Pierre Dupont

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Pierre Dupont (April 23, 1821 – July 24, 1870), French song-writer, the son of a blacksmith, was born in Lyon.

His parents both died before he was five years old, and he was brought up in the country by his godfather, a village priest. He was educated at the seminary of L'Argentire, and was afterwards apprenticed to a notary at Lyon. In 1839 he found his way to Paris, and some of his poems were inserted, in the Gazette de France and the Quotidienne. Two years later he was saved from the conscription and enabled to publish his first volume--Les Deux Anges--through the exertions of a kinsman and of Pierre Lebrun.

In 1842 he received a prize from the Academy, and worked for some time on the official dictionary. Gounod's appreciation of his peasant song, J'ai deux grands boeufs dans mon étable (1846), settled his vocation as a song-writer. He had no theoretical knowledge of music, but he composed both the words and the melodies of his songs, the two processes being generally simultaneous. He himself remained so innocent of musical knowledge that he had to engage Ernest Reyer to write down his airs.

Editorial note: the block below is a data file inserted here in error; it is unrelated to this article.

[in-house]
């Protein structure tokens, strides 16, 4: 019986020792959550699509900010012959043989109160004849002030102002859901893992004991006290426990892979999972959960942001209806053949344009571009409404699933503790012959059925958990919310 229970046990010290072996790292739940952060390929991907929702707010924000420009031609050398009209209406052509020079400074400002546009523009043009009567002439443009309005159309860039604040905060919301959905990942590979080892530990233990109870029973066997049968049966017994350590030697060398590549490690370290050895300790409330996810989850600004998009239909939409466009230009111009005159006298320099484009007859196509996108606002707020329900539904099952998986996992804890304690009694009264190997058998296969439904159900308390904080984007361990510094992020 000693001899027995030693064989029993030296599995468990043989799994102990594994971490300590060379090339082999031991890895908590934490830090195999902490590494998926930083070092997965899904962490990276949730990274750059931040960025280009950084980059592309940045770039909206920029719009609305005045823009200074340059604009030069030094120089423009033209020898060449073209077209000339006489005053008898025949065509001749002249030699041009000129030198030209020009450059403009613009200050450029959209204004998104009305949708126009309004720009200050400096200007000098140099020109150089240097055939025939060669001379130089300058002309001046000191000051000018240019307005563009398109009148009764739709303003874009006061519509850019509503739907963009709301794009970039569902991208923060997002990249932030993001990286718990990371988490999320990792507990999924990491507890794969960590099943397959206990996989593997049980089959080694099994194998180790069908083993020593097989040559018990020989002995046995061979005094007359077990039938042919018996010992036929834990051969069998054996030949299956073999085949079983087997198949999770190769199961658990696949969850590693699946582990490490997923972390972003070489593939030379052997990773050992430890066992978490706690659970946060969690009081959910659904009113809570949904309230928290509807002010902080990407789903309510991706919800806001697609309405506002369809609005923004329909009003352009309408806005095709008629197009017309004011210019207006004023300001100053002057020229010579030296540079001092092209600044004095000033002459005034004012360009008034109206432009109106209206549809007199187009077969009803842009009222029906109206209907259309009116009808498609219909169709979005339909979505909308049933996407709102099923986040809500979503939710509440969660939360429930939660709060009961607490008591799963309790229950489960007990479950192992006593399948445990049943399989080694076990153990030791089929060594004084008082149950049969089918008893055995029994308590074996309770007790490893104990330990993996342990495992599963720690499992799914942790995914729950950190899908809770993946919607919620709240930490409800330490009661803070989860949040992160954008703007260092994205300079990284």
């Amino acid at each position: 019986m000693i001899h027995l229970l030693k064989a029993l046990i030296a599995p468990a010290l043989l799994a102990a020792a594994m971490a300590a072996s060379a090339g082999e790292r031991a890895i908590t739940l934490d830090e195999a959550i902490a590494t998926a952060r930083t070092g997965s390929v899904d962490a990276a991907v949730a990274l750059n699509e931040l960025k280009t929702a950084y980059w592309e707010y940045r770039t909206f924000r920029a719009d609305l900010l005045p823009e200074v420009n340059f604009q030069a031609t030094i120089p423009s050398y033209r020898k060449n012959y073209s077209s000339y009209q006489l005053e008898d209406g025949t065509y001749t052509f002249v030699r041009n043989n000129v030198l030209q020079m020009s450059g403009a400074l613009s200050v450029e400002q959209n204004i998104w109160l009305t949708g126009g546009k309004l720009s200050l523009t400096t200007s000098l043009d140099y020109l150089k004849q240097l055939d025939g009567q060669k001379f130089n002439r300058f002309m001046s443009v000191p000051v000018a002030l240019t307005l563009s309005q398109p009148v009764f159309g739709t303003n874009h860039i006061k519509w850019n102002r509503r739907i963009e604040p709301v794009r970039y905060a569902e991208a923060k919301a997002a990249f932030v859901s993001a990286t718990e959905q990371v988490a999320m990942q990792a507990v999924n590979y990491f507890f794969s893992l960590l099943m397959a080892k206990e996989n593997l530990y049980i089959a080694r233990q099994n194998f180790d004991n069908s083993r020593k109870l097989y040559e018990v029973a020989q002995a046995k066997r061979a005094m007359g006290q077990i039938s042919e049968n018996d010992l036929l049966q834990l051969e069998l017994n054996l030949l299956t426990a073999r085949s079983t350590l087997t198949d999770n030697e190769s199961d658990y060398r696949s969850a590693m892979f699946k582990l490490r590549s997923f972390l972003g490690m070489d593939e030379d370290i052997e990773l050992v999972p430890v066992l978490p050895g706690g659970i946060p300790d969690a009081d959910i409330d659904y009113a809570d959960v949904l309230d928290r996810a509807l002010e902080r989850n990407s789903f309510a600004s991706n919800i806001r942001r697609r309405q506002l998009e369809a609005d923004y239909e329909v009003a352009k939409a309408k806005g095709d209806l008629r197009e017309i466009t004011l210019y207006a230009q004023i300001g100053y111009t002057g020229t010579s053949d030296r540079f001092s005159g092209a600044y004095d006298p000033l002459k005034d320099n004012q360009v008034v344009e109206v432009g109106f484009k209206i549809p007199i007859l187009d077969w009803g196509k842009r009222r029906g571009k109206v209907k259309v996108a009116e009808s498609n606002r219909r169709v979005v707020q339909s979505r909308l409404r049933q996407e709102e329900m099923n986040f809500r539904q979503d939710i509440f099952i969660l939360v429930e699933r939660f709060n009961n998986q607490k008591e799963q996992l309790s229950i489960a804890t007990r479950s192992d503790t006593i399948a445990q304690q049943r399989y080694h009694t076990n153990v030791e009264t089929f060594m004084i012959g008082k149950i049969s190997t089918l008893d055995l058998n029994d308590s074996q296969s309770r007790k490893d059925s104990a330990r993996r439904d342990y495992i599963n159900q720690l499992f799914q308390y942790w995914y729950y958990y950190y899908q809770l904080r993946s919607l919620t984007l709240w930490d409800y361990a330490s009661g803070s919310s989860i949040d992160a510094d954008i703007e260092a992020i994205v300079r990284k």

He sang his own songs, as they were composed, at the workmens' concerts in the Salle de la Fraternité du Faubourg Saint-Denis; the public performance of his famous "Le Pain" was forbidden; "Le Chant des ouvriers" was even more popular; and in 1851 he paid the penalty of having become the poet laureate of the socialistic aspirations of the time by being condemned...
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